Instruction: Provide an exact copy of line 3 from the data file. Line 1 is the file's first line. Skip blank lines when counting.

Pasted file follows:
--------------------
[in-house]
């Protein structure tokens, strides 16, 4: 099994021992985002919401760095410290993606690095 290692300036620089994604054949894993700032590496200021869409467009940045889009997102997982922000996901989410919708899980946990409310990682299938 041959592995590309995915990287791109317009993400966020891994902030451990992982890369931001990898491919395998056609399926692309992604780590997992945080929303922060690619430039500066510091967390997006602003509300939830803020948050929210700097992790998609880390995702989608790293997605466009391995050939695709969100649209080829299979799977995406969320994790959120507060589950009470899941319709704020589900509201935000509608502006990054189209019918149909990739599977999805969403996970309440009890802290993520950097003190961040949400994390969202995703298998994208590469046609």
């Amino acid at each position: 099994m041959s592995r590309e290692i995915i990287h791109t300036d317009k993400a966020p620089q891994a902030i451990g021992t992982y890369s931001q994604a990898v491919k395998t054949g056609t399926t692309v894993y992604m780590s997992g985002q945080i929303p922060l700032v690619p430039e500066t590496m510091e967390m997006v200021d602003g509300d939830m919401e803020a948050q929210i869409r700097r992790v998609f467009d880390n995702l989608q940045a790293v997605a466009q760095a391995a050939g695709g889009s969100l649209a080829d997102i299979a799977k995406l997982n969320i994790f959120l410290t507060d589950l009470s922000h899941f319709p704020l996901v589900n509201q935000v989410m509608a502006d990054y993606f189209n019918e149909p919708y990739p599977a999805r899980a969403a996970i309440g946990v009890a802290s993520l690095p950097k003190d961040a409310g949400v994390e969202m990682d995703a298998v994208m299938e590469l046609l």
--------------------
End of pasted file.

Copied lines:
């Amino acid at each position: 099994m041959s592995r590309e290692i995915i990287h791109t300036d317009k993400a966020p620089q891994a902030i451990g021992t992982y890369s931001q994604a990898v491919k395998t054949g056609t399926t692309v894993y992604m780590s997992g985002q945080i929303p922060l700032v690619p430039e500066t590496m510091e967390m997006v200021d602003g509300d939830m919401e803020a948050q929210i869409r700097r992790v998609f467009d880390n995702l989608q940045a790293v997605a466009q760095a391995a050939g695709g889009s969100l649209a080829d997102i299979a799977k995406l997982n969320i994790f959120l410290t507060d589950l009470s922000h899941f319709p704020l996901v589900n509201q935000v989410m509608a502006d990054y993606f189209n019918e149909p919708y990739p599977a999805r899980a969403a996970i309440g946990v009890a802290s993520l690095p950097k003190d961040a409310g949400v994390e969202m990682d995703a298998v994208m299938e590469l046609l």